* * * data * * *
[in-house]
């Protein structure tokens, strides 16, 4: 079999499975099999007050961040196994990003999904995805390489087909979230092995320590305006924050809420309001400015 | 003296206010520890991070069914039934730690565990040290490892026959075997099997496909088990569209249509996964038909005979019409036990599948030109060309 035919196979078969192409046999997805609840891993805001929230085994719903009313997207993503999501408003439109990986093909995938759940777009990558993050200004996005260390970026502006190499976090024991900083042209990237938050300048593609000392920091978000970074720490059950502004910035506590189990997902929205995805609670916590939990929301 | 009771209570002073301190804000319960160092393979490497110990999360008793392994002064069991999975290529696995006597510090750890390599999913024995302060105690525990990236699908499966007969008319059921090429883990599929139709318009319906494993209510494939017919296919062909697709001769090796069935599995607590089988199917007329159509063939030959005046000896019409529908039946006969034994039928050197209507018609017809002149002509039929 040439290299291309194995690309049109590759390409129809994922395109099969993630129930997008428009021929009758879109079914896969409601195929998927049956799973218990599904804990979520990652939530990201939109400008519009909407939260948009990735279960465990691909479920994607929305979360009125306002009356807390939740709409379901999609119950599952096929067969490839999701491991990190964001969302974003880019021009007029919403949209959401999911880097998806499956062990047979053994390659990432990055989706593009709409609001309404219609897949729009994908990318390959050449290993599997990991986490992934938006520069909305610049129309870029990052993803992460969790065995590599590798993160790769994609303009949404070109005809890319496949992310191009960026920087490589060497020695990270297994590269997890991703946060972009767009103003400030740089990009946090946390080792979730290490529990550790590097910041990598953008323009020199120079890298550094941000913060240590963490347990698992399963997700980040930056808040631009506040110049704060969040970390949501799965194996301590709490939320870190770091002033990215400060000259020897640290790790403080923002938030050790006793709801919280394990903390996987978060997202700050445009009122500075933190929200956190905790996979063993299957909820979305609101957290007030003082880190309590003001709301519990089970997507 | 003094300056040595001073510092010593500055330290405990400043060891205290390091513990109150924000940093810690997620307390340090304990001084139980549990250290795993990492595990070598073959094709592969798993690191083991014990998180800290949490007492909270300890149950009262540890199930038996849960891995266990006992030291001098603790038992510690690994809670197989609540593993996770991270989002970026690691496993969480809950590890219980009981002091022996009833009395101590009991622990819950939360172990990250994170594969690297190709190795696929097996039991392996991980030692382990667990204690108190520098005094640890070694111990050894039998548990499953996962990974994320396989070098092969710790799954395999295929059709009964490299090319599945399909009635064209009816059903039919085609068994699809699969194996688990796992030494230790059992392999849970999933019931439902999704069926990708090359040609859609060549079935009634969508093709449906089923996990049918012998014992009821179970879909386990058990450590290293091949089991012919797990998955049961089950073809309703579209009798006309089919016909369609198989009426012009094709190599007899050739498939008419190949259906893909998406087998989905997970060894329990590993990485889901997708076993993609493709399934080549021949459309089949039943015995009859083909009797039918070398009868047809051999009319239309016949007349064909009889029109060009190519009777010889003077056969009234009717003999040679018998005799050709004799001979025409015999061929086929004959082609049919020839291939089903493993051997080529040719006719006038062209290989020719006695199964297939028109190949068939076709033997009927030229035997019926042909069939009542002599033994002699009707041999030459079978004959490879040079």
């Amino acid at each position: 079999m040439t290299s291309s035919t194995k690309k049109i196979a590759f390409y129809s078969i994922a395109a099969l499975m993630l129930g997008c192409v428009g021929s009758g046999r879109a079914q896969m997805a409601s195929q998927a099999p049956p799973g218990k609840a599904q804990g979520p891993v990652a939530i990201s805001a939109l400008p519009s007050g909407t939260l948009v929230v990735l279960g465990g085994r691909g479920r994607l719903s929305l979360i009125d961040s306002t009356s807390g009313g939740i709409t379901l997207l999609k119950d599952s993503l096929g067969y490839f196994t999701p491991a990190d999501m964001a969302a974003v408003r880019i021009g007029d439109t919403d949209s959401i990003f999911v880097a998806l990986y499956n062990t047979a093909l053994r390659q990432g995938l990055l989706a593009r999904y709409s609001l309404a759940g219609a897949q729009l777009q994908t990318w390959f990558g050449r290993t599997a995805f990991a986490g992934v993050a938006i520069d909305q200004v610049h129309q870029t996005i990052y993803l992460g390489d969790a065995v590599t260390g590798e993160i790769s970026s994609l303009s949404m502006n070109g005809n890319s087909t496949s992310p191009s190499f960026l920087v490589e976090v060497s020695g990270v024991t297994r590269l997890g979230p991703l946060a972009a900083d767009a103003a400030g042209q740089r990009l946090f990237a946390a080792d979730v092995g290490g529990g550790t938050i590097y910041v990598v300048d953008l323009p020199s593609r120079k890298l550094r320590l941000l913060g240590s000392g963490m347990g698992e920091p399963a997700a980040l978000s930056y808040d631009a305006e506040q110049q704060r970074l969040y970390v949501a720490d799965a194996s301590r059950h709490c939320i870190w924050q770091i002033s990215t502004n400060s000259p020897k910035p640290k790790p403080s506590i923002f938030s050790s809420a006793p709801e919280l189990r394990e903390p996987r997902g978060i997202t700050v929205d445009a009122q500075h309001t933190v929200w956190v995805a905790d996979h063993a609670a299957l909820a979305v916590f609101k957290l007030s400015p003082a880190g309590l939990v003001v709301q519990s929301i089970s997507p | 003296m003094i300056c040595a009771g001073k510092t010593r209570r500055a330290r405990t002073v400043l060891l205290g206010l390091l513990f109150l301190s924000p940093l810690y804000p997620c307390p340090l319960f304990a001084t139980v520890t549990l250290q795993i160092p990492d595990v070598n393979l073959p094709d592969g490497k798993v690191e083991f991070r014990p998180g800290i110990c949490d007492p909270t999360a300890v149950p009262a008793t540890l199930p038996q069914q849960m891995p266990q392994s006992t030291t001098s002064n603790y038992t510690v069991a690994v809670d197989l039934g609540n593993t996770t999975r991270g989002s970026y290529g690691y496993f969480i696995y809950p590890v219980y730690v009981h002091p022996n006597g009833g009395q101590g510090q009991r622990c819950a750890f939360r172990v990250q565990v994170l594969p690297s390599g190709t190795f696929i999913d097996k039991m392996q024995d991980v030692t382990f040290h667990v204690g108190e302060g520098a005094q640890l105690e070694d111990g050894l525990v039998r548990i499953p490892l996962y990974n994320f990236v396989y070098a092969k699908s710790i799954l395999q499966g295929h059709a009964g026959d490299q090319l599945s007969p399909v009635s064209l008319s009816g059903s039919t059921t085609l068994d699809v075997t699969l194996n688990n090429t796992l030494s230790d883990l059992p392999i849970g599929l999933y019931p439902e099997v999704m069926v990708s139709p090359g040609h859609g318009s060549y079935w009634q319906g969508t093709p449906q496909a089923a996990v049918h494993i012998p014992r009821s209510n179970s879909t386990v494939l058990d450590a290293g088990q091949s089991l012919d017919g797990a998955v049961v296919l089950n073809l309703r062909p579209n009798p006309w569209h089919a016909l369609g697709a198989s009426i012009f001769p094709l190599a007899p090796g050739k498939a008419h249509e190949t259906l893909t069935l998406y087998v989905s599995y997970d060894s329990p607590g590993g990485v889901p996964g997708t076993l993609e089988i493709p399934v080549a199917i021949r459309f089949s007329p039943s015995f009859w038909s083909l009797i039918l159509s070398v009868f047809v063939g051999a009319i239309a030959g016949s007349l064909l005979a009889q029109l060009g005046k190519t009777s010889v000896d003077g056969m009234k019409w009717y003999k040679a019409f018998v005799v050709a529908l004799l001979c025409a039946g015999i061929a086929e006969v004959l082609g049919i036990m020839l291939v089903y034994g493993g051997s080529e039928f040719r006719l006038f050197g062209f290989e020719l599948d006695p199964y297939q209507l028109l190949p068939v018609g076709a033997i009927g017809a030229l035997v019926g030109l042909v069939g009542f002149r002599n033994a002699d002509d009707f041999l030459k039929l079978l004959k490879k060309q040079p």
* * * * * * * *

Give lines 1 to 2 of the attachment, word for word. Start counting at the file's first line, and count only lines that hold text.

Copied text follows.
[in-house]
């Protein structure tokens, strides 16, 4: 079999499975099999007050961040196994990003999904995805390489087909979230092995320590305006924050809420309001400015 | 003296206010520890991070069914039934730690565990040290490892026959075997099997496909088990569209249509996964038909005979019409036990599948030109060309 035919196979078969192409046999997805609840891993805001929230085994719903009313997207993503999501408003439109990986093909995938759940777009990558993050200004996005260390970026502006190499976090024991900083042209990237938050300048593609000392920091978000970074720490059950502004910035506590189990997902929205995805609670916590939990929301 | 009771209570002073301190804000319960160092393979490497110990999360008793392994002064069991999975290529696995006597510090750890390599999913024995302060105690525990990236699908499966007969008319059921090429883990599929139709318009319906494993209510494939017919296919062909697709001769090796069935599995607590089988199917007329159509063939030959005046000896019409529908039946006969034994039928050197209507018609017809002149002509039929 040439290299291309194995690309049109590759390409129809994922395109099969993630129930997008428009021929009758879109079914896969409601195929998927049956799973218990599904804990979520990652939530990201939109400008519009909407939260948009990735279960465990691909479920994607929305979360009125306002009356807390939740709409379901999609119950599952096929067969490839999701491991990190964001969302974003880019021009007029919403949209959401999911880097998806499956062990047979053994390659990432990055989706593009709409609001309404219609897949729009994908990318390959050449290993599997990991986490992934938006520069909305610049129309870029990052993803992460969790065995590599590798993160790769994609303009949404070109005809890319496949992310191009960026920087490589060497020695990270297994590269997890991703946060972009767009103003400030740089990009946090946390080792979730290490529990550790590097910041990598953008323009020199120079890298550094941000913060240590963490347990698992399963997700980040930056808040631009506040110049704060969040970390949501799965194996301590709490939320870190770091002033990215400060000259020897640290790790403080923002938030050790006793709801919280394990903390996987978060997202700050445009009122500075933190929200956190905790996979063993299957909820979305609101957290007030003082880190309590003001709301519990089970997507 | 003094300056040595001073510092010593500055330290405990400043060891205290390091513990109150924000940093810690997620307390340090304990001084139980549990250290795993990492595990070598073959094709592969798993690191083991014990998180800290949490007492909270300890149950009262540890199930038996849960891995266990006992030291001098603790038992510690690994809670197989609540593993996770991270989002970026690691496993969480809950590890219980009981002091022996009833009395101590009991622990819950939360172990990250994170594969690297190709190795696929097996039991392996991980030692382990667990204690108190520098005094640890070694111990050894039998548990499953996962990974994320396989070098092969710790799954395999295929059709009964490299090319599945399909009635064209009816059903039919085609068994699809699969194996688990796992030494230790059992392999849970999933019931439902999704069926990708090359040609859609060549079935009634969508093709449906089923996990049918012998014992009821179970879909386990058990450590290293091949089991012919797990998955049961089950073809309703579209009798006309089919016909369609198989009426012009094709190599007899050739498939008419190949259906893909998406087998989905997970060894329990590993990485889901997708076993993609493709399934080549021949459309089949039943015995009859083909009797039918070398009868047809051999009319239309016949007349064909009889029109060009190519009777010889003077056969009234009717003999040679018998005799050709004799001979025409015999061929086929004959082609049919020839291939089903493993051997080529040719006719006038062209290989020719006695199964297939028109190949068939076709033997009927030229035997019926042909069939009542002599033994002699009707041999030459079978004959490879040079």